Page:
Finally, text users get a chance to “Communicate About Real Places,” using sample or self-created floor plans or neighborhood maps. When they give “Mini-Speeches” about their “(Least) Favorite Places,” they can illustrate with picture postcards and/or colorful Visual Downloads.        
E-02.06: Part Two-5 (Ask, Give, & Follow Directions) of Before Speaking: tells about and provides practice in those Language Competencies.  Its paired “Info-Gap” activity exhibits (two copies of) a campus map.  Site, City, & Road Maps to describe and give directions in include a shopping mall in a railroad station, a city park, the Las Vegas Strip, downtown Washington D.C., Oahu in Hawaii, and the United States. Language Notes help with (Requests for) Directions plus Directives in Sequence.  Culminating activities, including Mini-Speeches, have participants “Plan & Explain a Route,” and “Tell How to Get Somewhere”—with the help of visuals to supplement the words
E-02.12: Part Two-5 (Give & Get Info About Places) of Before Speaking starts with Language Notes: Just the Facts.  In groups, participants are tasked with Getting & Giving Info from Notes—about California, Florida, New York, Alaska—and any other U.S. or other states or provinces they wish to research. Assuring Clarity & Understanding, they exchange “Additional Information” that incorporates “Comparison of Facts & Figures” about the “20 Most Populous Countries of the World” (starting with the People’s Republic of China and ending with the French Republic). They cooperate or compete in answering summarizing questions about the data.
With Information-Questions & Answers,  text users play an innovative guessing game about landmarks and geographical places a-x.  Based on touristy descriptions of Santa Monica CA, St. Louis Mo,  Mt. Ranier N.P., Washington D.C., they practice exchanging travel info. Lastly, directives for Mini-Speeches combine group-travel planning with communicative presentations  that “compete” with those of other teams in “recruiting.”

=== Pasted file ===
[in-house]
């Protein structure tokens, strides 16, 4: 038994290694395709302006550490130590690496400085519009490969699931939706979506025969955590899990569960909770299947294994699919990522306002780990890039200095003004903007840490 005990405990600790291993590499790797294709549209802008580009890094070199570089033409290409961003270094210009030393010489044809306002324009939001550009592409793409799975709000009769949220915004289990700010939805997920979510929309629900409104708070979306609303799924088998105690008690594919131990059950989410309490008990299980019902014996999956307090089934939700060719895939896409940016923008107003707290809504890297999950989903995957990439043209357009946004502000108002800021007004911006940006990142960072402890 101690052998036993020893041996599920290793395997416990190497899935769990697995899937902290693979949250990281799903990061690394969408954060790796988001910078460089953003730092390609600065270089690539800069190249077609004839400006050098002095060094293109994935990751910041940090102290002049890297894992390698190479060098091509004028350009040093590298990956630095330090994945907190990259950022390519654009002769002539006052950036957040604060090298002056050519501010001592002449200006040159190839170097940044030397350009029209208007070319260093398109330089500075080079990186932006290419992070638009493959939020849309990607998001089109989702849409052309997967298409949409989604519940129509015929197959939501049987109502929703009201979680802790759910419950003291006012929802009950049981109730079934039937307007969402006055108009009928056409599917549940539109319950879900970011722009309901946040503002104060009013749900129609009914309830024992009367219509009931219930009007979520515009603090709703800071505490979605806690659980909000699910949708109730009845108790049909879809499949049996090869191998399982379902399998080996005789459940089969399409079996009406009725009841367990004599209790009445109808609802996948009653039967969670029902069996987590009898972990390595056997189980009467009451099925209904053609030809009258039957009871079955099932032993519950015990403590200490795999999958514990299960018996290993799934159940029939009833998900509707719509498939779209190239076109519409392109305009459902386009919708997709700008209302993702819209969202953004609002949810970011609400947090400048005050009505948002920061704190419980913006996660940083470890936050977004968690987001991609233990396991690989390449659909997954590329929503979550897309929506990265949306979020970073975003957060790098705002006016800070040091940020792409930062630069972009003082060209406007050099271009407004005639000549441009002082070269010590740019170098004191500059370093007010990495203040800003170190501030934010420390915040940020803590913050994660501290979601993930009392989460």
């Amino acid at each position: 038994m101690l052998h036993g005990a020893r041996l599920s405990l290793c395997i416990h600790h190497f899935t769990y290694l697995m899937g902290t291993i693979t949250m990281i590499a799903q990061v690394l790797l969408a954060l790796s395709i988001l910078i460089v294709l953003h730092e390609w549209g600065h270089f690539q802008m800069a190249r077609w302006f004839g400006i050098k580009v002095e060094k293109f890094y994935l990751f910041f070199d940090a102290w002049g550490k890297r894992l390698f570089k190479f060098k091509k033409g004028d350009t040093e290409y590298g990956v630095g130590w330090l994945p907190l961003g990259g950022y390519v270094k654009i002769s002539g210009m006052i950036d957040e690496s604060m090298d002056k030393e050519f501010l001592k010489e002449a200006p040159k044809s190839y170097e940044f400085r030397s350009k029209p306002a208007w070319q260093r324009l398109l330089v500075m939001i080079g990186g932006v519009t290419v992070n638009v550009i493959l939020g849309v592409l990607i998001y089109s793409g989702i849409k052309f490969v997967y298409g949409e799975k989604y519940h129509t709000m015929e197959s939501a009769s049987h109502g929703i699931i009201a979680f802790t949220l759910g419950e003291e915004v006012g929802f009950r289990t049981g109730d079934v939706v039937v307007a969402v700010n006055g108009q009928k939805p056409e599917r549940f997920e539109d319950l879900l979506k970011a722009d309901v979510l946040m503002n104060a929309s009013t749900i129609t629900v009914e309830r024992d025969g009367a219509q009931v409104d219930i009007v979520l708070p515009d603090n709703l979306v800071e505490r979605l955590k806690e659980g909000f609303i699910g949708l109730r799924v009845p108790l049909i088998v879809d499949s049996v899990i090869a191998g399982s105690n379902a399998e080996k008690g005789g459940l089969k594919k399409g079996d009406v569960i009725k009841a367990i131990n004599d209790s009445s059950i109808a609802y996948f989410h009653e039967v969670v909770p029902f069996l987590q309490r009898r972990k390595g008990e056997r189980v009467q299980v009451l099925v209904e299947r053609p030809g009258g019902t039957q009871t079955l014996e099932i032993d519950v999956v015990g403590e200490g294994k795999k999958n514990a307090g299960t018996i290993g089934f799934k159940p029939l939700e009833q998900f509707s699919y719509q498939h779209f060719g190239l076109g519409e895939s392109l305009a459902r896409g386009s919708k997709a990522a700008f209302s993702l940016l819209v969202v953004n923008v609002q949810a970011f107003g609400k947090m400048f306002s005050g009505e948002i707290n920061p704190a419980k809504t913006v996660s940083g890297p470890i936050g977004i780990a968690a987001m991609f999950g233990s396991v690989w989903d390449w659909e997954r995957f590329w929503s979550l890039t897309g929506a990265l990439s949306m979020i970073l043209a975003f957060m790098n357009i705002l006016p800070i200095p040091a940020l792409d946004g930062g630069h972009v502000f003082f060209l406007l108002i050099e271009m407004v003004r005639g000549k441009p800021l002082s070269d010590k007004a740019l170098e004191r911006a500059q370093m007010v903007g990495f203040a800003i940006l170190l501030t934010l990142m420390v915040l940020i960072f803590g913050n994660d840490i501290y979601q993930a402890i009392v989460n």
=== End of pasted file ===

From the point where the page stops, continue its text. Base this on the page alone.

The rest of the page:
Perfecting Your Understanding & Pronunciation of Vowel Sounds, Let’s Play a Little
For a change, this blog post got right down to business, talking . . .
But now that teachers have taught and students have learned all they need to know about the . . . of Vowel Sounds, in addition to real conversation, it might be fun to use them in entertaining pursuits 
Below each picture puzzle are some notes on ways to use them:
For full versions of excerpted Downloads in this article—as well as complete Listening / Speaking texts that cover these ideas and many. many “higher-level” ones, be sure to take a look at what’s behind Puzzle Piece E: Listen & Speak with Understanding on the homepage of worklifeenglish.com.       


For monthly email newsletters with free tips, tools, and resources for English language teachers and learners, sign up here!

About Work/Life English
For over 35 years, Work/Life English has been dedicated to improving the lives of English language learners. We offer a comprehensive range of fun, effective English language improvement lessons and activities to help adult education ESL educators successfully engage their English language students and improve their English competencies, leading to a host of positive effects in students’ professional and personal lives. Better English, Better Life. For more information, visit www.worklifeenglish.com.
Back to blog

Leave a comment

Please note, comments need to be approved before they are published.